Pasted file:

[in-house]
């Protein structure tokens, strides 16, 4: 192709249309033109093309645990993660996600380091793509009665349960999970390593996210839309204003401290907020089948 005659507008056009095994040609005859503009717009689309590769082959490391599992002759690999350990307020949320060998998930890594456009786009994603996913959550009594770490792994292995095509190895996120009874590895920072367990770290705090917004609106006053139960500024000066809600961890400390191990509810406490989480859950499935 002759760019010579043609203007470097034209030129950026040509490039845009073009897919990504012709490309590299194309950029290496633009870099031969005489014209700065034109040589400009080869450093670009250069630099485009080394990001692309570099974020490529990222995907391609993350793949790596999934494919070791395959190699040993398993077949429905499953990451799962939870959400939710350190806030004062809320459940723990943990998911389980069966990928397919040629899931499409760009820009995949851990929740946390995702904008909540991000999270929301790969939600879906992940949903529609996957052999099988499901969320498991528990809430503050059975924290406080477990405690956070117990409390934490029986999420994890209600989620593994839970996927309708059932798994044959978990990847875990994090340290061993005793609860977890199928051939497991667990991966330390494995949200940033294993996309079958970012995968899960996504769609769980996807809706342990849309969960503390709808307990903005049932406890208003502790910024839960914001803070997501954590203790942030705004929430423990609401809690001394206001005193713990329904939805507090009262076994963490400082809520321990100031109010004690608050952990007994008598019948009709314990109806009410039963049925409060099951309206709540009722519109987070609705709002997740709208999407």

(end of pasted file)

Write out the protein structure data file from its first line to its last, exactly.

[in-house]
């Protein structure tokens, strides 16, 4: 192709249309033109093309645990993660996600380091793509009665349960999970390593996210839309204003401290907020089948 005659507008056009095994040609005859503009717009689309590769082959490391599992002759690999350990307020949320060998998930890594456009786009994603996913959550009594770490792994292995095509190895996120009874590895920072367990770290705090917004609106006053139960500024000066809600961890400390191990509810406490989480859950499935 002759760019010579043609203007470097034209030129950026040509490039845009073009897919990504012709490309590299194309950029290496633009870099031969005489014209700065034109040589400009080869450093670009250069630099485009080394990001692309570099974020490529990222995907391609993350793949790596999934494919070791395959190699040993398993077949429905499953990451799962939870959400939710350190806030004062809320459940723990943990998911389980069966990928397919040629899931499409760009820009995949851990929740946390995702904008909540991000999270929301790969939600879906992940949903529609996957052999099988499901969320498991528990809430503050059975924290406080477990405690956070117990409390934490029986999420994890209600989620593994839970996927309708059932798994044959978990990847875990994090340290061993005793609860977890199928051939497991667990991966330390494995949200940033294993996309079958970012995968899960996504769609769980996807809706342990849309969960503390709808307990903005049932406890208003502790910024839960914001803070997501954590203790942030705004929430423990609401809690001394206001005193713990329904939805507090009262076994963490400082809520321990100031109010004690608050952990007994008598019948009709314990109806009410039963049925409060099951309206709540009722519109987070609705709002997740709208999407």